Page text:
Dugina was sanctioned by the US and UK after Russia’s invasion of Ukraine in February. The UK called her a “frequent and high-profile contributor of disinformation” about the war. The US Treasury cited her role as chief editor of the website United World International.

Dugin’s never been as influential on Putin as is often portrayed, said Tatiana Stanovaya, founder of the political consultancy R.Politik. Still, the murder of Dugina may lead to further radicalization of Russian society, she said.

“This murder makes the conservative camp even more radicalized and the difference in understanding the ‘red lines’ from the authorities is deepening,” Stanovaya said by telephone.

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R.Politik telegram post quote for the NYT

The clamor over the assassination of Daria Dugina highlights the prominence of her fellow pro-war Russian ultranationalists.

Tatiana Stanovaya, a Russian political analyst, wrote that Ms. Dugina’s murder “is serving to increase dissatisfaction with the authorities in conservative circles, who believe that the Kremlin is drawing red lines in the wrong place and is too hesitant when they are violated.”

The F.S.B. said that the Ukrainian suspect entered Russia on July 23, rented an apartment in the Moscow building where Ms. Dugina lived “in order to organize the murder of Dugina and obtain information about her lifestyle” and attended the same festival on Saturday. It also released video footage that it said showed the assassin crossing the border into Estonia, driving a gray Mini Cooper.

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R.Politik telegram post quote for The Washington Post

Car-bomb killing sows unease among cheerleaders of Putin’s war

Bloom
Comment for Bloomberg

Russia Probes Car Bomb That Killed Daughter of Putin Ideologist

Dugina was sanctioned by the US and UK after Russia’s invasion of Ukraine in February. The UK called her a “frequent and high-profile contributor of disinformation” about the war. The US Treasury cited her role as chief editor of the website United World International.  Dugin’s never been as influential on Putin as is often portrayed, said Tatiana Stanovaya, founder of the political consultancy R.Politik. Still, the murder of Dugina may lead to further radicalization of Russian society, she said. “This murder makes the conservative camp even more radicalized and the difference in understanding the ‘red lines’ from the authorities is deepening,” Stanovaya said by telephone.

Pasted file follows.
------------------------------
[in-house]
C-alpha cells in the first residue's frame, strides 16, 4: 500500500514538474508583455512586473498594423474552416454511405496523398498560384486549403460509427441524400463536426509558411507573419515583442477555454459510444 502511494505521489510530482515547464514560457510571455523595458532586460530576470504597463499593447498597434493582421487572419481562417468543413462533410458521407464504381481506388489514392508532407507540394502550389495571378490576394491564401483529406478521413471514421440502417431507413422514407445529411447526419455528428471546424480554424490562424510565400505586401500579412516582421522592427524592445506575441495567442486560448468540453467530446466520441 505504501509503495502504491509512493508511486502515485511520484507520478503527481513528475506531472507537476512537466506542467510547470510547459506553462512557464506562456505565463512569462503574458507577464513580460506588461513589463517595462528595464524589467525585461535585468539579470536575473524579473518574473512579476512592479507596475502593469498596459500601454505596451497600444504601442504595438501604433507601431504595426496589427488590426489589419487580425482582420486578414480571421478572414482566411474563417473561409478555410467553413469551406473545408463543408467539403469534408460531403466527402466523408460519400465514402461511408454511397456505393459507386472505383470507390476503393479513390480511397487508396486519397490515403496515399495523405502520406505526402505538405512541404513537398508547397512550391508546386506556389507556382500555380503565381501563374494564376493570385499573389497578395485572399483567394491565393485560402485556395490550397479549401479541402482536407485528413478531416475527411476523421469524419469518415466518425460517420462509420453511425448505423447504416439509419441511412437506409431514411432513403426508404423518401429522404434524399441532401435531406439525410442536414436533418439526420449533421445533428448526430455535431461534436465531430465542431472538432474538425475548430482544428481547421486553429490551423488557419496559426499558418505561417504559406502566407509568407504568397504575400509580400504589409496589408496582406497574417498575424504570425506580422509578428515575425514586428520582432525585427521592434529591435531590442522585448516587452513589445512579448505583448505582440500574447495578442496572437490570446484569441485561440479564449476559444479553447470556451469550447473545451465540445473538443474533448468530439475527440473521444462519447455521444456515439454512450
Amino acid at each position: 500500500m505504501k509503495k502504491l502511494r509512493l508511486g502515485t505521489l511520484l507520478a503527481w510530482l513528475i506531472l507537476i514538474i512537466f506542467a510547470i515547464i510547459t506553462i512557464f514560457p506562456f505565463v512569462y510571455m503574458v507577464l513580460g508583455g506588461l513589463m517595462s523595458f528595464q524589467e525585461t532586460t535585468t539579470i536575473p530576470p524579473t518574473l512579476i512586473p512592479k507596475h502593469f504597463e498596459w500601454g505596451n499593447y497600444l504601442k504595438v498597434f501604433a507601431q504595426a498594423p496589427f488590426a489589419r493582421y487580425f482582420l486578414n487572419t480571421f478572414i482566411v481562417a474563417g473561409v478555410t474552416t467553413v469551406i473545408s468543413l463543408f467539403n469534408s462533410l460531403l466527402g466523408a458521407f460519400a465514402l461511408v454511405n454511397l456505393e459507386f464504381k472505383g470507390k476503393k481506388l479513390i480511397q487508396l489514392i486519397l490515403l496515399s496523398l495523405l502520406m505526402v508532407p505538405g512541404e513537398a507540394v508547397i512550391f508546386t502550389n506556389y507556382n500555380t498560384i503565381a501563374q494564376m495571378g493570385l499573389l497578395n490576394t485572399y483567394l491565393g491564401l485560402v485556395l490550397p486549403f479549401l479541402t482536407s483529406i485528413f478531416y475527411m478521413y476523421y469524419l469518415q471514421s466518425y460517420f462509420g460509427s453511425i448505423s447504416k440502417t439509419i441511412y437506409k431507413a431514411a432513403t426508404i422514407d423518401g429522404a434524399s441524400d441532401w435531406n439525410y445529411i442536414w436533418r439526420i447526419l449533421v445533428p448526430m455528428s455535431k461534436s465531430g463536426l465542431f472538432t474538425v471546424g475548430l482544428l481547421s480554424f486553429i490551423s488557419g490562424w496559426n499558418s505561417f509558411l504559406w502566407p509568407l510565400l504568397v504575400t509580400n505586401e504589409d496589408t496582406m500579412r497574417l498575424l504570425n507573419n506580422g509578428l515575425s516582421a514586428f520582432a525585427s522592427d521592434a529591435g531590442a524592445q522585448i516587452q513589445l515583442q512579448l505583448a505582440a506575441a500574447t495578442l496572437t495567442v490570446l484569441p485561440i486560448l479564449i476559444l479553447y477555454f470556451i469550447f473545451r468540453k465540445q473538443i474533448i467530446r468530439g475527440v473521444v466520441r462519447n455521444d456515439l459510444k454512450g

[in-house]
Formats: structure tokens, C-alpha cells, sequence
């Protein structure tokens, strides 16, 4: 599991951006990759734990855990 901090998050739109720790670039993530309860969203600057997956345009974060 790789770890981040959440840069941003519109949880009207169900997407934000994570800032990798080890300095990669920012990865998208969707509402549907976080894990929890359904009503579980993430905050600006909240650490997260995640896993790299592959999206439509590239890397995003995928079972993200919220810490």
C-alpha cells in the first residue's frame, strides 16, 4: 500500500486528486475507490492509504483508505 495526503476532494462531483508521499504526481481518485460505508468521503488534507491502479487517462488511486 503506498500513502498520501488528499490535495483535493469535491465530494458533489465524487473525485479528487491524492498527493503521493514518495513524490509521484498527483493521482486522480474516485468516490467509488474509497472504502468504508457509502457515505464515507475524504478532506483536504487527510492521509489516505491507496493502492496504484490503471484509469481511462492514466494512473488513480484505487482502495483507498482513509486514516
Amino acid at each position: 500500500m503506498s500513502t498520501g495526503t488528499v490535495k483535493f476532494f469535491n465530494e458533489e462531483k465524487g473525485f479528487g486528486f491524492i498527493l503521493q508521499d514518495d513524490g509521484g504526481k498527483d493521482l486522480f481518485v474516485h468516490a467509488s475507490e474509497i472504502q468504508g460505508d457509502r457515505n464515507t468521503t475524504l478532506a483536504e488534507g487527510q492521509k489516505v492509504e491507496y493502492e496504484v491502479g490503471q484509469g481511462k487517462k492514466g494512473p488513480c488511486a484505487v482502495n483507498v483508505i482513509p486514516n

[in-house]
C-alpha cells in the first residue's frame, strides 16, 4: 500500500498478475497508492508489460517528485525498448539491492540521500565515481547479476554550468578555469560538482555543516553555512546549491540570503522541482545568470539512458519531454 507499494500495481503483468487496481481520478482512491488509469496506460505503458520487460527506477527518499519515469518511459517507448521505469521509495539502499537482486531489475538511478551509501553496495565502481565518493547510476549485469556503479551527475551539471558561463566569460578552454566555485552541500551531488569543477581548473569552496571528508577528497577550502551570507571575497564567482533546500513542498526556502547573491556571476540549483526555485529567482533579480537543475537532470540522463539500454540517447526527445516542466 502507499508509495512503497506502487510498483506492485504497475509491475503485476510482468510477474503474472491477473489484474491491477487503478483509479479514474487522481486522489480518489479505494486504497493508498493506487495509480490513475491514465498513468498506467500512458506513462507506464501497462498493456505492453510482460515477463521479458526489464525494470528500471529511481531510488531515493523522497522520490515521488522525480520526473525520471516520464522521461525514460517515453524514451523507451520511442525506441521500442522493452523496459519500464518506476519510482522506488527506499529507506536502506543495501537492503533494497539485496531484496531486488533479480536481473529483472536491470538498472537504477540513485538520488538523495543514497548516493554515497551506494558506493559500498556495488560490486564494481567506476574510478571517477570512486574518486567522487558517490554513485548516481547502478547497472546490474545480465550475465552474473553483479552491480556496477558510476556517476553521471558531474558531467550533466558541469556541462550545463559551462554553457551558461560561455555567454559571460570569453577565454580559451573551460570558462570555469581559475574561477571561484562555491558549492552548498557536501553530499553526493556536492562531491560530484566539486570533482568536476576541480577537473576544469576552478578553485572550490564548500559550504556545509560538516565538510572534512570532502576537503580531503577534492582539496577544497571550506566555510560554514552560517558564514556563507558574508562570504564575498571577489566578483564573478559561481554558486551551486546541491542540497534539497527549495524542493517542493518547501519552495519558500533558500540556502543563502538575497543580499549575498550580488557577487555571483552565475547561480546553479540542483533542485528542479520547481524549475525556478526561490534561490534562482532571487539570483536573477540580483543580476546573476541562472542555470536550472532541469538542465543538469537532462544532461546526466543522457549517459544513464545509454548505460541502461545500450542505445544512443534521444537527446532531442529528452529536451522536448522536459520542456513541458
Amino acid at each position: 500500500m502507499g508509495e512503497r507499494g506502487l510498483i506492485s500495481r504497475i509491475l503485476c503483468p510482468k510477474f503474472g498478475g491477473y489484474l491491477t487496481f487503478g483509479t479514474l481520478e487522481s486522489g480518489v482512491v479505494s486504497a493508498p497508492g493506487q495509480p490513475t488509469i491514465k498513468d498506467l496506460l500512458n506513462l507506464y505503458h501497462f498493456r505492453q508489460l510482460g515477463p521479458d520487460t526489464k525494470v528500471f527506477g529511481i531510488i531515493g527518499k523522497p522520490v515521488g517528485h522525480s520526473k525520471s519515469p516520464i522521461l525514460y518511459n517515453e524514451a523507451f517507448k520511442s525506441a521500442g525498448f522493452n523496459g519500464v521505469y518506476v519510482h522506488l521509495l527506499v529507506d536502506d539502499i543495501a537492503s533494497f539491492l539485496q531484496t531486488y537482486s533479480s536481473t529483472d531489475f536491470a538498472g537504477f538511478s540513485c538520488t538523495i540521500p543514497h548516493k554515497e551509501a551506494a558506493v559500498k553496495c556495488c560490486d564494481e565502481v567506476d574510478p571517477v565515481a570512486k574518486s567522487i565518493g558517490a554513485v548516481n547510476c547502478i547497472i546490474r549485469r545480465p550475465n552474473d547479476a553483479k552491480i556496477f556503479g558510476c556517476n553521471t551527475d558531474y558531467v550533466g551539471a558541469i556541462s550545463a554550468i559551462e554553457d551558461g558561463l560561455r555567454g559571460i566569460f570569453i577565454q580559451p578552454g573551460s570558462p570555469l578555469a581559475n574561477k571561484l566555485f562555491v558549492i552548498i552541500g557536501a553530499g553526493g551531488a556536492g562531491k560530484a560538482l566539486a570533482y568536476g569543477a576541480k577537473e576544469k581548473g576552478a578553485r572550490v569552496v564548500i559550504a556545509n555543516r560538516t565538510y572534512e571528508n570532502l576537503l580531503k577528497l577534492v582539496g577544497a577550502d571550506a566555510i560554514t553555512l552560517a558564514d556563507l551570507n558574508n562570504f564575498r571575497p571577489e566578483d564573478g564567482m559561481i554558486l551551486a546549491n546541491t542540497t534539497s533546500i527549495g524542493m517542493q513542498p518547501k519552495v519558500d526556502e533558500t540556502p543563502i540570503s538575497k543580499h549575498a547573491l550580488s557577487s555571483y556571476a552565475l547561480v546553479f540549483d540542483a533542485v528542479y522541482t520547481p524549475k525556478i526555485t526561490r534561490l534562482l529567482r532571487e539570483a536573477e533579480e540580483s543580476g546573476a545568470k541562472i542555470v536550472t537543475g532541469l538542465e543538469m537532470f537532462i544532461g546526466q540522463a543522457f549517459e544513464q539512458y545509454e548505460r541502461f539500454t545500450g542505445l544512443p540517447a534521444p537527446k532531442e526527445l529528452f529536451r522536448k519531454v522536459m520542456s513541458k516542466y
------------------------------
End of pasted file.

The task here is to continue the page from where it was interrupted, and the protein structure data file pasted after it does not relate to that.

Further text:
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Op-ed for The New York Times

a nonresident scholar at the Carnegie Endowment for International Peace. She writes about Russian domestic politics and foreign policy.

That’s the line from President Vladimir Putin. The war in Ukraine, in its fifth month and with no end in sight, may be grueling. But senior Kremlin officials keep repeating that Russia, gaining the upper hand in Ukraine’s east, will achieve all its goals.

That might seem hard to believe. After all, Russia has been forced to retreat from Kyiv, experienced several military reversals, faced sanctions on an unprecedented scale and been subjected to a chorus of international condemnation. To call such a litany of difficulties and outright failures a success may be to court the charge of propaganda, hypocrisy or even self-delusion.

But it’s what the Kremlin seems to believe. Over two decades I have closely followed Mr. Putin’s words, behavior and decisions, forming a comprehensive picture of the president’s calculations. Based on his public rhetoric and policy moves and informal discussions with insiders, I have been able to work out — as far as is possible — the contours of the Kremlin’s current thinking. What is very clear is that in late May, the Kremlin came to the firm conclusion that it is winning this conflict in the long run. And Mr. Putin, in contrast to the early chaotic months, now has a clear plan.

Consisting of three main dimensions, the plan is a kind of strategic Russian doll. Each aspect fits within another, amounting to a grand scheme that goes far beyond Ukraine yet centers on it. It may sound extremely fanciful, and it certainly reveals how divorced from reality — to put it mildly — Mr. Putin is. But it’s important for the West, whose response has wavered between confrontation and acquiescence, to understand the full scope of Mr. Putin’s hopes as it continues to assess its role in defending Ukraine against Russian aggression.